SEPTEMBER 27, 1940
WASHINGTON, D. C.—How it did rain in New York City yesterday! Foolishly, I left my umbrella at home, thinking I could always pick up a taxi. When the meeting of the United States Committee for the Care of the European Children came to an end, I stood hopefully in the doorway of the State Charities Aid Building, and lo and behold, there were no taxis in sight. The Salvation Army came to my rescue, however, and a very kind gentleman walked down a block or two and brought one to the door.
The rest of the daytime hours were consumed in seeing people. There was a time in my life when my contacts were largely through the written word, but in the last few years, individual people have spoken the novels which, once upon a time, I read. Some of their stories are as strange as any to be found in books. Yesterday, I mixed some people who were strictly businesslike and practical with those who lived in dream worlds of their own.
I dined at home and then started uptown to attend my first Newspaper Guild Meeting. I may not have any right to be a member of the Newspaper Guild, as has been suggested by one gentleman, but I was admitted last night, so I am at present apparently in good standing. The group as a whole, I hope, have a comfortable feeling that if they really want to, they can always get rid of me. In the meantime, I enjoyed a rather long drawn out evening.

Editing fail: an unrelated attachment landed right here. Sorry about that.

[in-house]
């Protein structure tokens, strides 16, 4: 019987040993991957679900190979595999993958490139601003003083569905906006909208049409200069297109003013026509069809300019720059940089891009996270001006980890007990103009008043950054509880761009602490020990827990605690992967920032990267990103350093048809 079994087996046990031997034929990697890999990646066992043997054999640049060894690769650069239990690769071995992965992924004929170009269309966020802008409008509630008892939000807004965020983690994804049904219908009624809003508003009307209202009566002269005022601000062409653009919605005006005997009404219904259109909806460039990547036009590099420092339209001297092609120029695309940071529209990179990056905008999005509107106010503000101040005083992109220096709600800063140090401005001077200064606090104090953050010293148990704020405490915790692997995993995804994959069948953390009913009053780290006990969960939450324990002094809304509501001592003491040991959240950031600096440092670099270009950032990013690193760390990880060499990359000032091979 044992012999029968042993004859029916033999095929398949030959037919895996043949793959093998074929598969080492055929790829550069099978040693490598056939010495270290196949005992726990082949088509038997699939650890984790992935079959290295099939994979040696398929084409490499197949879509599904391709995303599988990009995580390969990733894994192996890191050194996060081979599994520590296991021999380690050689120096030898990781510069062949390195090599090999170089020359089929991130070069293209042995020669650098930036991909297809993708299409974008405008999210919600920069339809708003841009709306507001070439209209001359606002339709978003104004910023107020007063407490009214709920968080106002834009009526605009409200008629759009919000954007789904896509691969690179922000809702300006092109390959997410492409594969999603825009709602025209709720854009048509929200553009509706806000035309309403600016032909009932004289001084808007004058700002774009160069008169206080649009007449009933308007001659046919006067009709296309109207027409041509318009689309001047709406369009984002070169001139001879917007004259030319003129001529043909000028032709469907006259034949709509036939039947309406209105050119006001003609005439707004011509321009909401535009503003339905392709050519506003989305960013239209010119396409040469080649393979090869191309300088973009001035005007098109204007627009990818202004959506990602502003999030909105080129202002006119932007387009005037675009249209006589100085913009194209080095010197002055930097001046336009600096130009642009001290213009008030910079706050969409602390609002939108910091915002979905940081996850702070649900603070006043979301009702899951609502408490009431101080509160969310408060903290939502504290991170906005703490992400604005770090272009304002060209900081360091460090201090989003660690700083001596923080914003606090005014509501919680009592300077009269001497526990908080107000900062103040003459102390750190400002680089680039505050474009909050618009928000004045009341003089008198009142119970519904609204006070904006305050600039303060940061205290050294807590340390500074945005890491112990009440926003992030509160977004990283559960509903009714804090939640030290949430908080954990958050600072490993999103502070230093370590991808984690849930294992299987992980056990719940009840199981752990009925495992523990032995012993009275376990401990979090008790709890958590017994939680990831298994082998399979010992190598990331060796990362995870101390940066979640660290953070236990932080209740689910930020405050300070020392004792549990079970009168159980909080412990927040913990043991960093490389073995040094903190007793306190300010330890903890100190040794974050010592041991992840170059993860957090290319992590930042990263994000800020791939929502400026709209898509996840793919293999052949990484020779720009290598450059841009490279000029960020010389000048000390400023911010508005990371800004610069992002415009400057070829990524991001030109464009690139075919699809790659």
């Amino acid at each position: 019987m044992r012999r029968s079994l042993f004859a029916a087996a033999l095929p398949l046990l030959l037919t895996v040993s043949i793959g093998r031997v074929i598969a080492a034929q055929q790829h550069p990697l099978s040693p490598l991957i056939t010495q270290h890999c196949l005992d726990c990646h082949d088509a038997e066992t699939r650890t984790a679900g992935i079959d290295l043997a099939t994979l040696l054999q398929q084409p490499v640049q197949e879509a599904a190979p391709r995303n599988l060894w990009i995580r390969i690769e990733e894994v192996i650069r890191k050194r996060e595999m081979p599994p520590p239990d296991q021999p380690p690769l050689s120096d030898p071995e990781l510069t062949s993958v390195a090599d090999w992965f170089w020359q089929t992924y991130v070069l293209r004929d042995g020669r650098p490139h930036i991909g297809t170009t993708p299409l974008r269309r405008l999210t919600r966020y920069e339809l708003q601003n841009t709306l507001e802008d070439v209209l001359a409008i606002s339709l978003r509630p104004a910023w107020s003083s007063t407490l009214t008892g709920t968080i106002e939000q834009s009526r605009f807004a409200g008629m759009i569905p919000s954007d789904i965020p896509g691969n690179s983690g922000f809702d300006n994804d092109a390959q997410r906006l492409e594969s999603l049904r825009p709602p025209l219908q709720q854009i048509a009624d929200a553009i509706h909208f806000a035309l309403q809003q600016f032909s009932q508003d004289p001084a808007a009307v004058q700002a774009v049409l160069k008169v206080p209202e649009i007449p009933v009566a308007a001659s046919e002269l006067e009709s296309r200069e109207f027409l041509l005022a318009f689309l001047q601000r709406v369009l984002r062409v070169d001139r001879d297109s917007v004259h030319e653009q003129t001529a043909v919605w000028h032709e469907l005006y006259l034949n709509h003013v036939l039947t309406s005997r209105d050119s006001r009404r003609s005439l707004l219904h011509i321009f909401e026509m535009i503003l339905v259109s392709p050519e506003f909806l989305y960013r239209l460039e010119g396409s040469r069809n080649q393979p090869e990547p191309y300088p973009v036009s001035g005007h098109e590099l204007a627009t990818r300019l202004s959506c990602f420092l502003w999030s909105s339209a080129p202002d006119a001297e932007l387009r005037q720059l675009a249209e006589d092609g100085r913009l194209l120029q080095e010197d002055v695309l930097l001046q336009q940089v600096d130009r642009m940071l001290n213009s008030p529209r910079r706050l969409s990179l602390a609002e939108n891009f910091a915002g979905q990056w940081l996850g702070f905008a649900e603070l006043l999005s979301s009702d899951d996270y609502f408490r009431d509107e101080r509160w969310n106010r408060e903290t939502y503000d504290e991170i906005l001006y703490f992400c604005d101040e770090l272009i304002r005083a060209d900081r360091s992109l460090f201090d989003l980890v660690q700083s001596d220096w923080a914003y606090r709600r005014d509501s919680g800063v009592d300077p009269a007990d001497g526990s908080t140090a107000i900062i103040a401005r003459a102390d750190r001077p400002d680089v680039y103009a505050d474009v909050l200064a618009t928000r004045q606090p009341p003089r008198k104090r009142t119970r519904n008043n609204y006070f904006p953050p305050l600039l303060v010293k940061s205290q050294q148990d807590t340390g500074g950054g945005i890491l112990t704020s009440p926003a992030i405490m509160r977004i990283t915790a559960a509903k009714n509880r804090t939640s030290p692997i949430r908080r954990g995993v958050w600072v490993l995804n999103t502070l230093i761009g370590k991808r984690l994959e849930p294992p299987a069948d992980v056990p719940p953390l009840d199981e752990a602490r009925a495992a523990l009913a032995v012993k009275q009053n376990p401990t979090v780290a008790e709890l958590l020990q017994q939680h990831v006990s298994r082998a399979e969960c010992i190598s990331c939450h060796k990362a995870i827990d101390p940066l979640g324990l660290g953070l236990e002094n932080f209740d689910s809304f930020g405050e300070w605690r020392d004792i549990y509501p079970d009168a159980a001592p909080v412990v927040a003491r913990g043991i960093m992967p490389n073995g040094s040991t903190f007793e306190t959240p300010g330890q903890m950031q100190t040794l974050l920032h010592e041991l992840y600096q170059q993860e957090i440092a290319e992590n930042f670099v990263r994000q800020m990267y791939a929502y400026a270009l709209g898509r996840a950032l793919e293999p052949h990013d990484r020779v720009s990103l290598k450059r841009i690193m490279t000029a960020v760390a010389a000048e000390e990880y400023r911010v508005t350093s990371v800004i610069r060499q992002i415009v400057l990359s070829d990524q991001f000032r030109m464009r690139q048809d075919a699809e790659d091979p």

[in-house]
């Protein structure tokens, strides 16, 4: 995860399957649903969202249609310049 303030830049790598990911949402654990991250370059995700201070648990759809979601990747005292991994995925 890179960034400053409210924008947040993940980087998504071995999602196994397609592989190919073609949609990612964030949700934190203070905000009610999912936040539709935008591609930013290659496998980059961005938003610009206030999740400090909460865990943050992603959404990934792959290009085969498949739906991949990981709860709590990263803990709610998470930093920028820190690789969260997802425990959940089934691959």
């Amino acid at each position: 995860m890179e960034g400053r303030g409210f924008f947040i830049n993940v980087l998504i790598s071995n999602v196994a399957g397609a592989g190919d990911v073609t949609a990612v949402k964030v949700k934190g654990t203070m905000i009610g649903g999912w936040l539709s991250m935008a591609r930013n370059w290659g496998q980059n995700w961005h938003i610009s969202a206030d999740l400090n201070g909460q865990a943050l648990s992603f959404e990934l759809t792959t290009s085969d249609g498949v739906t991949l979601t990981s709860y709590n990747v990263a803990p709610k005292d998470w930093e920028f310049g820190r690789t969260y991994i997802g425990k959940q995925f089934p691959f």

A great many years of listening to speeches and conversations have made of me, I hope, an appreciative and understanding listener. Since we never end our education, I hope that this like many other experiences may be a valuable contribution to mine.
We flew down to Washington this morning and picked up Major Henry Hooker on our way to the airport. He had never flown before and I was glad that we had such a beautiful day and that he enjoyed it. Miss Thompson is becoming a veteran flyer, for our trip was quite bumpy in spots and she was completely unperturbed.
I have just seen the first copies of "The Moral Basis of Democracy," which the publishers have sent to me. At least it looks short enough not to frighten anyone by its length. The other little book, which I wrote this summer, is a child's Christmas story and is considerably shorter. It will come out in November. I understand that several other people have followed in Mrs. Dwight Morrow's footsteps and have written Christmas stories for children, which also may have some meaning for older people.
The Crown Princess of Norway is here to look for a house. A number of people came to lunch, each of them with some special thing to talk about. So, wherever you are, people continue to bring you an insight into the life of this country.
(COPYRIGHT, 1940, BY UNITED FEATURE SYNDICATE, INC.)
Names Mentioned or Referenced
- Washington (D.C., United States)
About this document
My Day by Eleanor Roosevelt, September 27, 1940
Digital edition created by The Eleanor Roosevelt Papers Project The George Washington University Old Main Building, Suite 406 1951 F Street, NW Washington, DC 20052
- Brick, Christopher (Editor)
- Regenhardt, Christy (Associate Editor)
- Black, Allida M. (Editor)
- Binker, Mary Jo (Associate Editor)
- Alhambra, Christopher C. (Electronic Text Editor)
Digital edition published 2008, 2017 by
The Eleanor Roosevelt Papers Project
Available under licence from the Estate of Anna Eleanor Roosevelt.
Published with permission from the Estate of Anna Eleanor Roosevelt.
MEP edition publlished on 2008-06-30
TEI-P5 edition published on 2017-04-28
Transcription created from a photocopy of a UFS wire copy of a My Day column instance
archived at the Franklin D. Roosevelt Library.
TMs, AERP, FDRL